2021 overview: trends and directions based on albums of the year

Good jazz can come from anywhere. With musicians recording remotely more than ever the whole notion of location in an online world is a bit old hat and the parameters for collaboration are set wider than ever. Look at the first 10 artists in our …

Published: 12 Dec 2021. Updated: 46 days.

Good jazz can come from anywhere. With musicians recording remotely more than ever the whole notion of location in an online world is a bit old hat and the parameters for collaboration are set wider than ever. Look at the first 10 artists in our list the first is a South African veteran, the second a reinvented vocalist resident of Los Angeles, the third another American and the fourth an Anglo-American collaboration followed by an American trio of jazz grandees, Brazilian pianist, New Orleanian trumpeter-pianist, US pianist and US singer. Given how isolated we have all been over the past year it's fitting that a solo pianist, Abdullah Ibrahim, sums up the mood by topping the list.

Trends here? What's new most is on Black Acid Soul the splicing effectively as it turns out of torch song deep soul and boomer back catalogue with a credible pared-back jazz sensibility mostly due to Chris Seefried's consummate knack as a producer and guitarist, Deron Johnson in the harmonic infrastructure but even more so in that powerhouse voice of Lady Blackbird. Also novel this year is the way Floating Points has redefined the merging of electronica and spiritual jazz through the method of wrapping the still shattering sound of Pharoah Sanders in a symphonic arrangement drawing on minimalism and the world classic prowess of the London Symphony Orchestra's strings.

The piano trio also has been redefined by Gonzalo Rubalcaba who takes up the mantle of the retired Keith Jarrett by working with Jarrett's drummer Jack DeJohnette and utilising the titanic sense of timing and beat of Second Great Miles Davis Quintet bassist Ron Carter.

The internationalism of the list continues in its second half 10-20 with the presence of more Brits in newcomers Revival Room, singer Jo Harrop keeping world class company with Christian McBride and Andy Davies again in a retro mould, saxist Xhosa Cole again going antique which suits him well, pianist Ivo Neame with one of the big band statements of the year, pianists Matthew Bourne (making the ultimate avant statement of the year in a solo setting) and Fergus McCreadie in trio mode. And in a rare sighting, an Irish leader making a world class album in drummer Kevin Brady making 1970s jazz-rock seem relevant again. With icons like Pat Metheny making the list with perhaps the best live album of Metheny's long and distinguished career turbo charged by James Francies and Marcus Gilmore youth is not necessarily the ingredient the scene needs, in fact with jazz youth is often well down the pecking order given that like the finest wine jazz needs time to age and players need to grow and learn on the bandstand and find wisdom in the studio. The piano trio makes its presence more than felt throughout the list with notable albums by Vijay Iyer, Marcin Wasilewski and Fergus McCreadie. Final thought: a case of taking solace in the solotude sums the year up in one.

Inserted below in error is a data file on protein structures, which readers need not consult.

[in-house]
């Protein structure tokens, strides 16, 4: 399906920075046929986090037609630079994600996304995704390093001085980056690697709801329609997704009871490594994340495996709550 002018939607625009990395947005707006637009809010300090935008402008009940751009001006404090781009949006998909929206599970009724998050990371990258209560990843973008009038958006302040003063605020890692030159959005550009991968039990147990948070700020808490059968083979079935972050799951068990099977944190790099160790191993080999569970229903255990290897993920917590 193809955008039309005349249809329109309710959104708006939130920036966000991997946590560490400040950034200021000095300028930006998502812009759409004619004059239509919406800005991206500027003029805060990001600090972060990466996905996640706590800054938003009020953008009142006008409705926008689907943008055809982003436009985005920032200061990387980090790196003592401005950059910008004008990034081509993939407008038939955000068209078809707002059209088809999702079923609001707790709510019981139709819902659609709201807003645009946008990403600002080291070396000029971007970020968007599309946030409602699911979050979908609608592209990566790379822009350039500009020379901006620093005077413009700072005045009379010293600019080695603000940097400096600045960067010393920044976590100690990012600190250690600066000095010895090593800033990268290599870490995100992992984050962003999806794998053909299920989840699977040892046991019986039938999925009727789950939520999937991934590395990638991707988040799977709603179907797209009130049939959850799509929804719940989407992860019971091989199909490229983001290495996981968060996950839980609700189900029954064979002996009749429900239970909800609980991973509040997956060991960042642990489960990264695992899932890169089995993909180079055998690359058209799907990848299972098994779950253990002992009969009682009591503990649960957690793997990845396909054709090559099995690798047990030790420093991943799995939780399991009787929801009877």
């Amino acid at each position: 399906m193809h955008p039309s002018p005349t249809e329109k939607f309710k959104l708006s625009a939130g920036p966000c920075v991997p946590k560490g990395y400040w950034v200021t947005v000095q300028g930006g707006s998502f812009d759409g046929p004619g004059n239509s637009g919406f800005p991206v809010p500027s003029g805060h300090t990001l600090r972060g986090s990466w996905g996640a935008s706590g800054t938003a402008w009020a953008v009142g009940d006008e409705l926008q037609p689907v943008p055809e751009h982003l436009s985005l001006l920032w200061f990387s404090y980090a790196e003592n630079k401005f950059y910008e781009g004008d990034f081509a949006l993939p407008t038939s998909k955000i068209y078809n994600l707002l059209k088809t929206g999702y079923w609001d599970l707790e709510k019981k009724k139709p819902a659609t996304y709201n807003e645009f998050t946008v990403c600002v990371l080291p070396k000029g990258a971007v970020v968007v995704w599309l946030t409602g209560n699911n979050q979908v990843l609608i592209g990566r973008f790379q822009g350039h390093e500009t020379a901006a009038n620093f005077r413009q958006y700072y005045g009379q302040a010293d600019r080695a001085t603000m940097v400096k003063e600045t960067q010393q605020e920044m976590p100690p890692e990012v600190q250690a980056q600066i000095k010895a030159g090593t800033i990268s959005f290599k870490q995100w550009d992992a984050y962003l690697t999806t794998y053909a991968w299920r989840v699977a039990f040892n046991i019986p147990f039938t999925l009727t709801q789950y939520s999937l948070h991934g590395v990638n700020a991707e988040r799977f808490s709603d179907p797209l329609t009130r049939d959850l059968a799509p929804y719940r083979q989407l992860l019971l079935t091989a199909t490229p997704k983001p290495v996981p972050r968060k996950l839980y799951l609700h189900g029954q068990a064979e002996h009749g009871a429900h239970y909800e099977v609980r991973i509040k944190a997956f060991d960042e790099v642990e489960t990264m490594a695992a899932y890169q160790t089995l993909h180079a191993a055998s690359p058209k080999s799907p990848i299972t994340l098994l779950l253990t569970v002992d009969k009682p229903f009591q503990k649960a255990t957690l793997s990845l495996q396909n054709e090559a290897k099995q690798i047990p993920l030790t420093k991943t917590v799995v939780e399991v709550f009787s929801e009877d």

Tags: Opinion

One that got away, catching up on The Magic of Now

There are a few albums we missed listening to or were unable to review from earlier in the year that we regret not having heard about at the time or written about. So to make amends a few words on Orrin Evans' The Magic of Now released back in July …

Published: 12 Dec 2021. Updated: 47 days.

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There are a few albums we missed listening to or were unable to review from earlier in the year that we regret not having heard about at the time or written about. So to make amends a few words on Orrin Evans' The Magic of Now released back in July that we have been enjoying over the past few weeks. Pianist Evans, who it was announced earlier in the year was leaving The Bad Plus, already had a firm identity as a leader in his own right before joining Dave King and Reid Anderson on Ethan Iverson's departure certainly with his Captain Black big band who are, without any fear of hyperbole, one of the world's best big bands but still with nowhere near the profile of say any of the formidable resource-laden German big bands. Hear what Captain Black can do on the excellent recent Posi-Tone Wayne Shorter-themed compilation. Live album The Magic of Now (Smoke Sessions) was recorded at the end of last year. Among its delights are the mellifluous Kenny Garrett-like lines of shooting star of the alto saxophonist Immanuel Wilkins (also on the record are erstwhile Robert Glasper bassist Vicente Archer and the Scofieldian drummer Bill Stewart who provide considerable heat and interest). Some of the tunes are by Evans, some by Wilkins. Engrossing throughout the whole thing burns and the live energy adds another dimension to the release that you just can't bottle. The Magic of Now is also added to marlbank's overall albums of the year, the album landing in the top 10.